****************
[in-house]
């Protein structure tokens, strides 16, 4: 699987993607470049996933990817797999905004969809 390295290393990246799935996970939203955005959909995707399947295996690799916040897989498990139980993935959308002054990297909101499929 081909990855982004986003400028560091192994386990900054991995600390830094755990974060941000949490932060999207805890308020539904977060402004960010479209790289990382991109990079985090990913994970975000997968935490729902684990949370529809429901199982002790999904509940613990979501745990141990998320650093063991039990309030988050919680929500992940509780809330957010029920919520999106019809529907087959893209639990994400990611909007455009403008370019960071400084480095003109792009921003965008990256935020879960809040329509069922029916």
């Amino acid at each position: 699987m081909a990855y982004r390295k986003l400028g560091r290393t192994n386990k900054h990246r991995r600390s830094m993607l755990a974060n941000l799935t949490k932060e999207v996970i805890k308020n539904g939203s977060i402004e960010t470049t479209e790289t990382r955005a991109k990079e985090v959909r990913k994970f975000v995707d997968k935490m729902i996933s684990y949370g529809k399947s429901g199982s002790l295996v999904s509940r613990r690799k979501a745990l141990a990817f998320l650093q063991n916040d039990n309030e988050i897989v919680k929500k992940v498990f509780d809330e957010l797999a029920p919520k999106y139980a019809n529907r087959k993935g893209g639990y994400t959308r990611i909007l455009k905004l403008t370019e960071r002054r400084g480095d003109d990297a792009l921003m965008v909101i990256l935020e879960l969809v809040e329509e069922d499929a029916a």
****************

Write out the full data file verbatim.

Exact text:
[in-house]
């Protein structure tokens, strides 16, 4: 699987993607470049996933990817797999905004969809 390295290393990246799935996970939203955005959909995707399947295996690799916040897989498990139980993935959308002054990297909101499929 081909990855982004986003400028560091192994386990900054991995600390830094755990974060941000949490932060999207805890308020539904977060402004960010479209790289990382991109990079985090990913994970975000997968935490729902684990949370529809429901199982002790999904509940613990979501745990141990998320650093063991039990309030988050919680929500992940509780809330957010029920919520999106019809529907087959893209639990994400990611909007455009403008370019960071400084480095003109792009921003965008990256935020879960809040329509069922029916």
């Amino acid at each position: 699987m081909a990855y982004r390295k986003l400028g560091r290393t192994n386990k900054h990246r991995r600390s830094m993607l755990a974060n941000l799935t949490k932060e999207v996970i805890k308020n539904g939203s977060i402004e960010t470049t479209e790289t990382r955005a991109k990079e985090v959909r990913k994970f975000v995707d997968k935490m729902i996933s684990y949370g529809k399947s429901g199982s002790l295996v999904s509940r613990r690799k979501a745990l141990a990817f998320l650093q063991n916040d039990n309030e988050i897989v919680k929500k992940v498990f509780d809330e957010l797999a029920p919520k999106y139980a019809n529907r087959k993935g893209g639990y994400t959308r990611i909007l455009k905004l403008t370019e960071r002054r400084g480095d003109d990297a792009l921003m965008v909101i990256l935020e879960l969809v809040e329509e069922d499929a029916a």